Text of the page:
Using color-coded labels to mark healthier foods and then displaying them more prominently appears to have prompted customers to make more healthful long-term dining choices in their large hospital cafeteria, according to a report from Harvard-affiliated Massachusetts General Hospital (MGH). Previously reported changes have continued up to two years after the labeling intervention was introduced.
“Our current results show that the significant changes in the purchase patterns of both hospital employees and all customers resulting from the labels and the choice architecture program did not fade away as cafeteria patrons became used to them,”
”This is good evidence that these changes in healthy choices persist over time.”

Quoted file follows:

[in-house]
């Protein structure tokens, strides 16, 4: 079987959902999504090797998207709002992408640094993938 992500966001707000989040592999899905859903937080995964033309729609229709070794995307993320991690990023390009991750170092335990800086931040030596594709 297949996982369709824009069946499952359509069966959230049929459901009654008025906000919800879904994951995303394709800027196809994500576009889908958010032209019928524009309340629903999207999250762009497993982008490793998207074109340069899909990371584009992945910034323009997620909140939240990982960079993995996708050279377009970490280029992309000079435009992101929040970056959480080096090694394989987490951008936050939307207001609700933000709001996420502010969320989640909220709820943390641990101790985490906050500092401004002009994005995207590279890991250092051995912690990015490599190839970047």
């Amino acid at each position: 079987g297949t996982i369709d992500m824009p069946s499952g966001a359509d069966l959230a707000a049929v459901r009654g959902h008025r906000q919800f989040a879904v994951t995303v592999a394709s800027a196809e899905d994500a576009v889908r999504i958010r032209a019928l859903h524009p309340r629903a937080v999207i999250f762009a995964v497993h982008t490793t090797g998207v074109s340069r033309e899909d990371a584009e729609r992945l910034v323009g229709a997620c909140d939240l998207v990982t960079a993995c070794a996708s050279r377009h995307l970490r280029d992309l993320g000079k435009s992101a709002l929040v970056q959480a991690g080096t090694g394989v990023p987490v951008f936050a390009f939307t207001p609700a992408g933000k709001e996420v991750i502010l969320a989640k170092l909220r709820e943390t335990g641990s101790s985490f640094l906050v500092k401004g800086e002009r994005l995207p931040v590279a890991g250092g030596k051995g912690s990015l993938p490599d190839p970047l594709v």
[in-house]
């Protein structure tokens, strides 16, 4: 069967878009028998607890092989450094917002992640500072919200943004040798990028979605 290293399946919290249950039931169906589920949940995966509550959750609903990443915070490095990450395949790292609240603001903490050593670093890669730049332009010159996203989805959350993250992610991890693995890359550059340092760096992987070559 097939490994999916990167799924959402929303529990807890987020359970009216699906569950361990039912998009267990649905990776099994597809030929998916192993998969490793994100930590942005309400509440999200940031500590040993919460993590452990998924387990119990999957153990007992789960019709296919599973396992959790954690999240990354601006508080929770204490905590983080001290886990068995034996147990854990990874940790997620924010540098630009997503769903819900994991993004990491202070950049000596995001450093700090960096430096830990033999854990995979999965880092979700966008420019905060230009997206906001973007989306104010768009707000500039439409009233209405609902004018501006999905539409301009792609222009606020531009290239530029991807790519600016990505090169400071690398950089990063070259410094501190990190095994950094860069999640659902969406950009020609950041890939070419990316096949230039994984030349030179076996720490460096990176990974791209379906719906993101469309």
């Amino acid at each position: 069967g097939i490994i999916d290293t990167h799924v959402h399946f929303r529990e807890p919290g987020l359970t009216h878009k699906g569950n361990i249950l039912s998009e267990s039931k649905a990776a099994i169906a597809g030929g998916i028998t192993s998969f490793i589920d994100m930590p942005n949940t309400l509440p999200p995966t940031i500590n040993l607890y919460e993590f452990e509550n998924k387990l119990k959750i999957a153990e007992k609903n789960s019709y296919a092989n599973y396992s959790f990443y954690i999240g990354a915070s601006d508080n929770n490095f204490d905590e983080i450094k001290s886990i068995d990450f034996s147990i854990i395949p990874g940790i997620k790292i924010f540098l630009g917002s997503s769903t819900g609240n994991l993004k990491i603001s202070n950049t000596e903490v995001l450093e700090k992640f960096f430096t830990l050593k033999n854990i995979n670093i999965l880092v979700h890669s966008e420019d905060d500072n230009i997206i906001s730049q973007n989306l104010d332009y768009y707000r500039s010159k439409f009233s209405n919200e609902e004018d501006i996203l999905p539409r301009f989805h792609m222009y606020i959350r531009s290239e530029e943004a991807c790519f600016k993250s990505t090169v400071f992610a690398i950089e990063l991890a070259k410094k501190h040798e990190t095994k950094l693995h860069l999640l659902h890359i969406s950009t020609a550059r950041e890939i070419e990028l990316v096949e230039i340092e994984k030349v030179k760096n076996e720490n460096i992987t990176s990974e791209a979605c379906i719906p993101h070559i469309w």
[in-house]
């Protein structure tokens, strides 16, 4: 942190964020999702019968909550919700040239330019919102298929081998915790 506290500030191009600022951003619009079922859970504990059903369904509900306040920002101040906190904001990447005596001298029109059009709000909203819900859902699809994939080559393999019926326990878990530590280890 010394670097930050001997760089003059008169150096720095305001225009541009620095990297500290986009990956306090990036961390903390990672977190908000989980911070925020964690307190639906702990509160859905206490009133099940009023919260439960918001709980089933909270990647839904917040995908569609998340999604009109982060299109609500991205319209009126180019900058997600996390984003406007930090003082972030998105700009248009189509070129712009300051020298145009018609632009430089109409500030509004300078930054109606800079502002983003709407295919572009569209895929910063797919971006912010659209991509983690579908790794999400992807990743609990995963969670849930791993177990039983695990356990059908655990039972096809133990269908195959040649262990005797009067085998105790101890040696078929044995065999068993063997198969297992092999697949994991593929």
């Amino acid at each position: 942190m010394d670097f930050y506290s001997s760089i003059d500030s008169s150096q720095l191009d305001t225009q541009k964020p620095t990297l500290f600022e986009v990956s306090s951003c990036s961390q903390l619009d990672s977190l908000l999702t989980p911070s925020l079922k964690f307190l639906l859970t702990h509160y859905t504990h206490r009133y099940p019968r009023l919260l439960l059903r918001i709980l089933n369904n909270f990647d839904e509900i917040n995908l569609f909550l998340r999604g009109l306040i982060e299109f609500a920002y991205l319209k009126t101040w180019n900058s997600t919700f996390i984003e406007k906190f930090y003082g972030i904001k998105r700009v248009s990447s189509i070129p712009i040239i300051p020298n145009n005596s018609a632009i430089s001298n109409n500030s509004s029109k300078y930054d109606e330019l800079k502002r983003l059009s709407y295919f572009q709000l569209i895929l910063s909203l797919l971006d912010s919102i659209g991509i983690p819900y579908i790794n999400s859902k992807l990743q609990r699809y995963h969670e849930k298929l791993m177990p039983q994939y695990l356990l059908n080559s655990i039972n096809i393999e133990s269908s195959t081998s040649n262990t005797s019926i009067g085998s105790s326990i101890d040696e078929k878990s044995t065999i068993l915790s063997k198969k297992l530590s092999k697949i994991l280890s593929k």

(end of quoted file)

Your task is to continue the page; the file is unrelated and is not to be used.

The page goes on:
The first phase involved the application of “traffic light” labels — green for the healthiest items, such as fruits, vegetables, and lean sources of protein; yellow for less healthy items; and red for those with little or no nutritional value — to all items in the main hospital cafeteria. Several weeks before the labels were introduced, cafeteria cash registers began to identify and record each purchased item as red, yellow, or green.
The current study analyzed purchase patterns for the 24 months following the program’s implementation and found that the changes present at the end of the first year were virtually unchanged at the end of the second. Overall, purchases of “green” items had increased 12% , compared with the pre-intervention period, and “red” item purchases dropped 20%. Purchases of “red” beverages — primarily sugar-sweetened beverages — dropped 39%, while “green” beverage purchases increased 10%. The changes remained similar for all types of employees, and overall cafeteria sales during the two-year period were stable.